Because it is common for victims to recant their allegations of abuse out of fear for their safety, pressure from family or friends, or out of mistrust of the criminal justice system, an alleged victim's statement that nothing actually happened alone will not be sufficient to convince a prosecutor drop charges. A victim does not file charges against the defendant, the State does. Similarly, a victim has no control over "dropping charges" if the prosecution saw enough evidence in the case to proceed in the first place. The alleged victim's statement is only a portion of that evidence. Since an alleged victim is not a party to the case, but is only a witness, not showing up in court will have little affect on the case unless he or she is the sole witness and the prosecution cannot proceed without his or her cooperation. In lieu of physical presence, the alleged victim's written statement may be admissible depending on the reason for his or her absence from trial. If there is a history of abuse, the prosecution will likely try to do everything possible to proceed in the absence of the alleged victim's presence if at all possible.Ask a similar question
Charges are not automatically dismissed if an alleged victim fails to show up at trial. Assuming the alleged victim/witness was properly subpoenaed and this was her first non appearance, it is likely that the court would grant a continuance if requested. The witness could also be charged with contempt of court for failing to appear.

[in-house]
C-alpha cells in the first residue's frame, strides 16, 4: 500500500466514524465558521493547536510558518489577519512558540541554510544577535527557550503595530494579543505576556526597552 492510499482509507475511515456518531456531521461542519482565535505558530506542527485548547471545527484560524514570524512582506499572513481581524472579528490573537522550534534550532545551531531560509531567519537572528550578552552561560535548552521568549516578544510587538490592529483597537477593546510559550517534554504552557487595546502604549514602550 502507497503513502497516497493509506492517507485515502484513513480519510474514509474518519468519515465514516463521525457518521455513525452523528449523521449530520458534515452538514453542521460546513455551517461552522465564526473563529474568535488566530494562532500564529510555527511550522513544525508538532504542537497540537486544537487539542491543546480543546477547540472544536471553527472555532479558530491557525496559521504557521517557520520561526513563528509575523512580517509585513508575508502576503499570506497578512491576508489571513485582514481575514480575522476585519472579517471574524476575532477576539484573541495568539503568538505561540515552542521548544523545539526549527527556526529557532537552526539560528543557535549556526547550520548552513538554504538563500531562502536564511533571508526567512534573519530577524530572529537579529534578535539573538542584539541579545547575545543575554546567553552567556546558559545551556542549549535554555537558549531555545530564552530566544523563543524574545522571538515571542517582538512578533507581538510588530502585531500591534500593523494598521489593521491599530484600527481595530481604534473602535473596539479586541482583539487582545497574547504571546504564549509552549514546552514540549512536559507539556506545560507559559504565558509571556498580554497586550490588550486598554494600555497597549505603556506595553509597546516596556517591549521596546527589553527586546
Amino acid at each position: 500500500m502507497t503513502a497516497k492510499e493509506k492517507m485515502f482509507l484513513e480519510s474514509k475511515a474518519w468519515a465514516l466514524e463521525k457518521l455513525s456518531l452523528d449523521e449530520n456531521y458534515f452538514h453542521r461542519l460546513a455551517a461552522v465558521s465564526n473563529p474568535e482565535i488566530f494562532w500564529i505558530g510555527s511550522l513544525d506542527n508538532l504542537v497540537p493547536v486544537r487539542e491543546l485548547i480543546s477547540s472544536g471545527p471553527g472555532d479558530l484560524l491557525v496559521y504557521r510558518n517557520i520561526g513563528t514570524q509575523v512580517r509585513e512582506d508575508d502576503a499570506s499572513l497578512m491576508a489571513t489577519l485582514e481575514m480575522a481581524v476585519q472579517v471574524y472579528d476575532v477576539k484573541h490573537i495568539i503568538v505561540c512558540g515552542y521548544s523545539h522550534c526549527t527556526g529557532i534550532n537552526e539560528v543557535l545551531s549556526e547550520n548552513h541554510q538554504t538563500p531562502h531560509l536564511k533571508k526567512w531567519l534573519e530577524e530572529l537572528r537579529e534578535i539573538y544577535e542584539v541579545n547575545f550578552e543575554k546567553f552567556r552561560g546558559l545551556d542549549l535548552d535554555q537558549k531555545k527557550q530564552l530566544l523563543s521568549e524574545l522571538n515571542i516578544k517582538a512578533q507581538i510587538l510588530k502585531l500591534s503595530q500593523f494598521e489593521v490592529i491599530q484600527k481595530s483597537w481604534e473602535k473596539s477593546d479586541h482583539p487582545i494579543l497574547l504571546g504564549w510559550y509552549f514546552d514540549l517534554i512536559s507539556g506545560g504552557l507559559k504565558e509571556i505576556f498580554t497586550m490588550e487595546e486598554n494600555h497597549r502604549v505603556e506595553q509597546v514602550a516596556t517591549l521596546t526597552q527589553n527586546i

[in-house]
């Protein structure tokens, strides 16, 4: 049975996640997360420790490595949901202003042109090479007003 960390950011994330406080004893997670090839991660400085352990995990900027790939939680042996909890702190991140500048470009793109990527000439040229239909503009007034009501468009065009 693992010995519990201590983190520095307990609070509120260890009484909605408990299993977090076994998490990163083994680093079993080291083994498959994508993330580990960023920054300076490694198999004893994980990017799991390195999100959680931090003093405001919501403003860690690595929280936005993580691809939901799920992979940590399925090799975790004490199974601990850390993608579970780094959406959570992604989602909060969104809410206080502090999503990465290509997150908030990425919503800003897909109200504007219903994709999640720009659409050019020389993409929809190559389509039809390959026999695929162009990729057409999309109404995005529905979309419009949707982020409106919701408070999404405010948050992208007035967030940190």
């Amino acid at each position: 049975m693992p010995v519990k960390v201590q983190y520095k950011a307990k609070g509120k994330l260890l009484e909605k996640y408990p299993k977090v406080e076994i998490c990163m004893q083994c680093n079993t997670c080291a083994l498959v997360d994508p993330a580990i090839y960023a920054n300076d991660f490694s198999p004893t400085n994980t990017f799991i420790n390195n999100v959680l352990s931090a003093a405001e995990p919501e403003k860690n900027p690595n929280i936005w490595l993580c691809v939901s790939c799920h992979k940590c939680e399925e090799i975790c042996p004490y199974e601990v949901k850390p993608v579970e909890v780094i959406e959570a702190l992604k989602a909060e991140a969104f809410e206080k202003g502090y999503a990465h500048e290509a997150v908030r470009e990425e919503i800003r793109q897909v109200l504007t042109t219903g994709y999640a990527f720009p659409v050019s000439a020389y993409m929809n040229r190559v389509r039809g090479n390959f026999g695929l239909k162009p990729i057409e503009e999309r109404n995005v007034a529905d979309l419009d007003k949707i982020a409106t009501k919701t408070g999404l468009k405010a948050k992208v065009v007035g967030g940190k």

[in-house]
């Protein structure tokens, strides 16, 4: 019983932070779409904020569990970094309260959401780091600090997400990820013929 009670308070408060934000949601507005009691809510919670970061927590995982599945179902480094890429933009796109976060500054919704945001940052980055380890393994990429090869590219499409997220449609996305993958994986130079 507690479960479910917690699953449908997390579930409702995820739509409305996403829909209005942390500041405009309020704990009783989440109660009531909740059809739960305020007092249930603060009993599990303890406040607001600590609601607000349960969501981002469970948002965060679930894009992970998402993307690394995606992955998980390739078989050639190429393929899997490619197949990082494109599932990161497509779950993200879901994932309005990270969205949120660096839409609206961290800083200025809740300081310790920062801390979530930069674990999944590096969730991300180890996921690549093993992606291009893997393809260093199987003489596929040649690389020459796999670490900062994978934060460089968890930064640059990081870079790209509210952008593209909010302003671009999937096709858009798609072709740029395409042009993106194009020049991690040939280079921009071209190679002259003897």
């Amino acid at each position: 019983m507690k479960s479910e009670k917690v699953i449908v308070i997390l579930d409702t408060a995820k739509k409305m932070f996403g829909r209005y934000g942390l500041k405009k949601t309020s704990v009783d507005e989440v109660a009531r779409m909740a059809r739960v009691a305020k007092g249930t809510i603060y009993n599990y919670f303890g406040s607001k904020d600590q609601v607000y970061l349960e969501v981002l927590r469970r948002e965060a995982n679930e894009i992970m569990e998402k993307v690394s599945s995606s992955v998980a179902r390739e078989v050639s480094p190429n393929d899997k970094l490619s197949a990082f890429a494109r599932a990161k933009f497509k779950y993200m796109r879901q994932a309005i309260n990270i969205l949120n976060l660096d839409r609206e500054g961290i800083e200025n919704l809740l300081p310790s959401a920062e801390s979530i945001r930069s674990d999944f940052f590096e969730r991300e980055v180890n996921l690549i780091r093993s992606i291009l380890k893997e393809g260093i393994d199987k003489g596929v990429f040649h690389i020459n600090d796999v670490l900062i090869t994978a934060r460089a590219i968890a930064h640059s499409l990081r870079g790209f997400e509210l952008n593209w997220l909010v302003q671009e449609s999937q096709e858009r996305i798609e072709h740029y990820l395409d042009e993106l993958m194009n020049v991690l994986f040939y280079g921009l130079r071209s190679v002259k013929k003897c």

Assuming the witness appears, It is probable that the prosecution will have some idea about whether she will be cooperative at trial. If the witness testifies that nothing happened, the prosecution will likely be prepared to attempt to impeach her credibility.
The facts you describe are not uncommon in domestic violence cases. Your friend should discuss the specifics with his attorney.Ask a similar question
More than impeach credibility, the prosecution will use the alleged victim's prior statements as evidence against the defendant, your friend.
If the alleged victim testifies in court that she lied initially to the police to get your friend in trouble, then the prosecutor will call the officer (or officers) who interviewed the alleged victim initially to testify about her prior statements. Those prior inconsistent statements are evidence against the defendant, not just credibility attacks.
The prosecution does, generally, need the live testimony of the alleged victim to get a conviction. They cannot use police reports or police testimony about what the alleged victim said (unless the alleged victim has already testified inconsistently).
So the prosecution needs her there. But the prosecution will likely get more than one chance to get the alleged victim to come to court.
It is a crime to prevent or dissuade someone from appearing in court.
My answer to your question is based on the facts that you provide in your question. Additional factual details about your situation could change my answer completely. The law in inherently uncertain and always subject to change.Ask a similar question